Algebro-Geometric and Homotopical Methods
January 16 - April 30, 2017
One pillar of our subject is the foundational work of Alexander Grothendieck, especially his introduction of K-theory in his proof of the generalized Riemann-Roch Theorem. A second is the work of Daniel Quillen who developed the foundations of algebraic K-theory and the general approach of homotopical algebra. Quillen’s higher K-groups subsume much classical as well as previously undiscovered invariants of algebraic geometry and number theory; these are necessarily very difficult to compute. Newer invariants introduced by Spencer Bloch, Andrei Suslin, and Vladimir Voevodsky have offered more challenges as well as more insight. Homotopical algebra has proved a powerful tool for the study and computation of these invariants.
In the past decade, many important inter-locking conjectures in this subject have been affirmed: the Beilinson-Lichtenbaum Conjecture, the Bloch-Kato Conjecture and the Milnor Conjecture, and the Quillen-Lichtenbaum Conjecture have all subcombed to the combined efforts of many mathematicians. The techniques used to prove these results include the newly introduced motivic homotopy theory of Fabien Morel and Vladimir Voevodsky. There are many foundational questions which remain to be answered, computations remain difficult but more accessible with new methods, and numerous outstanding conjectures sharpen the focus of this expansion. Many problems are motivated by the very strong analogy with classical homotopy, while others involve algebraic geometry and algebraic groups.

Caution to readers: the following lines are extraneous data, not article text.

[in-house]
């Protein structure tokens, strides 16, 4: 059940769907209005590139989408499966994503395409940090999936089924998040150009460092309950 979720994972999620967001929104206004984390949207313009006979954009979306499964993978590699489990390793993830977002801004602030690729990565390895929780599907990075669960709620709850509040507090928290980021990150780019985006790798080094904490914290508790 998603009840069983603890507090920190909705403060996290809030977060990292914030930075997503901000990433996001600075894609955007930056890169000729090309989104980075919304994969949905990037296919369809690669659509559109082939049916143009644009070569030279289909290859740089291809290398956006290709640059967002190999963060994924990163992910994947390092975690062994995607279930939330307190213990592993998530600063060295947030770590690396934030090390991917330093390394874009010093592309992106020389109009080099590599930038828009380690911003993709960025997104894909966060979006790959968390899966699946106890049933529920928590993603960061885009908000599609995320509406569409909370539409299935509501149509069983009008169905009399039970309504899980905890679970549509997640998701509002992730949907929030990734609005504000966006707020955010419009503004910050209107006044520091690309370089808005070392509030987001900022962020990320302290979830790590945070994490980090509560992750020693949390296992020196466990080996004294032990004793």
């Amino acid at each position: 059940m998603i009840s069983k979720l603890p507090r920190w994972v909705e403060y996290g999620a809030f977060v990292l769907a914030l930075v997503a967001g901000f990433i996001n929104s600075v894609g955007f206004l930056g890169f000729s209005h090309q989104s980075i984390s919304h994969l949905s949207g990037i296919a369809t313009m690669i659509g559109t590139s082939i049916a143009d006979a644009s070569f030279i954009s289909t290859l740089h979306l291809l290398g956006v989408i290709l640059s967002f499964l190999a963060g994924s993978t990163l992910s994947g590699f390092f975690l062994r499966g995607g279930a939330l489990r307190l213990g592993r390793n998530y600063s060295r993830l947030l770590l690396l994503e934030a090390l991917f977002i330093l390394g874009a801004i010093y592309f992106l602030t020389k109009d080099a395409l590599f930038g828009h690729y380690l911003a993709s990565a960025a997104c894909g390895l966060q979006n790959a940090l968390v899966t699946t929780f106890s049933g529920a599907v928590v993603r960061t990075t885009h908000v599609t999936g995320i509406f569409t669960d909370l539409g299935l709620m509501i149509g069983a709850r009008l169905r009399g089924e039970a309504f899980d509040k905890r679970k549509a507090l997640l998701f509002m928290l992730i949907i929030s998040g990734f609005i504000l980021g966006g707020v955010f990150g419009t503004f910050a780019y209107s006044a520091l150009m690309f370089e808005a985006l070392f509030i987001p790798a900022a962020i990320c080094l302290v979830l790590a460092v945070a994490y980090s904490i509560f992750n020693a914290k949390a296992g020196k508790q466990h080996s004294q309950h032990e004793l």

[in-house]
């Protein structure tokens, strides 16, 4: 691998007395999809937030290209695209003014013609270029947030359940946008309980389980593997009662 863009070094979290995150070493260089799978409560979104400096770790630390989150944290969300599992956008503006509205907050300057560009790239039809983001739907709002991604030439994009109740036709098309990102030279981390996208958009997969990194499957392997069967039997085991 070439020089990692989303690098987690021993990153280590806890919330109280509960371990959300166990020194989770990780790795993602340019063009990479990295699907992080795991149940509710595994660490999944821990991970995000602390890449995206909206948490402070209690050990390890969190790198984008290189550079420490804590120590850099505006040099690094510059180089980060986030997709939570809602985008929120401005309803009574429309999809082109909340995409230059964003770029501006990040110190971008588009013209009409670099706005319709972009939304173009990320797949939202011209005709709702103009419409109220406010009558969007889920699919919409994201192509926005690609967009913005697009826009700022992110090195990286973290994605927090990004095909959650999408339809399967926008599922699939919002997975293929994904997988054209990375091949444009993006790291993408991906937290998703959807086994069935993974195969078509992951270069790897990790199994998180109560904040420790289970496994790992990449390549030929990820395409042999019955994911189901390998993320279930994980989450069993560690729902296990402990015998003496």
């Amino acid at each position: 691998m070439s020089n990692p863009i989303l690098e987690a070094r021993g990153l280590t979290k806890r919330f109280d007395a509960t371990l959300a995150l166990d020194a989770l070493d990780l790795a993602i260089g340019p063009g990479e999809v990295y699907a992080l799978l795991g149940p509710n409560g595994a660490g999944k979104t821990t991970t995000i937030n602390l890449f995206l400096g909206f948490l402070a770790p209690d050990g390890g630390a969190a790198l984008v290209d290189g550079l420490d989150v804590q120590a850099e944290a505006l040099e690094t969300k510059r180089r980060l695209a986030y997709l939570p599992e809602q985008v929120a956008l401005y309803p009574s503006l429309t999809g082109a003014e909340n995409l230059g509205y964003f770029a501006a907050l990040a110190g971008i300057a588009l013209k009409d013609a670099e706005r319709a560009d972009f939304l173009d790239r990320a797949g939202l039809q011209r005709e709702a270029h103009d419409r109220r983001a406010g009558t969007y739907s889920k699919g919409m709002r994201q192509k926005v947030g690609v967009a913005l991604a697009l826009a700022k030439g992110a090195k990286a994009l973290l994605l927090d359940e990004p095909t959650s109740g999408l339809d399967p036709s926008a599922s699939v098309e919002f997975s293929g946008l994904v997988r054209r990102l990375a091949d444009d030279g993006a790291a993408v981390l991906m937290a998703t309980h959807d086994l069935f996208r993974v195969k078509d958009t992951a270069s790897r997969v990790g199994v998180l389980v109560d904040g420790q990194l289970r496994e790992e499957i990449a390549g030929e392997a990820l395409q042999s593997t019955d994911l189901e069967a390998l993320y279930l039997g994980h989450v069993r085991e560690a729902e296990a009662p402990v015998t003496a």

The program at the Mittag-Leffler Institute will provide a synergistic environment encompassing current research across various fields including K-theory, algebraic cycles and values of L-functions, and motivic homotopy theory.
The conference is sponsored by the Simons Foundation.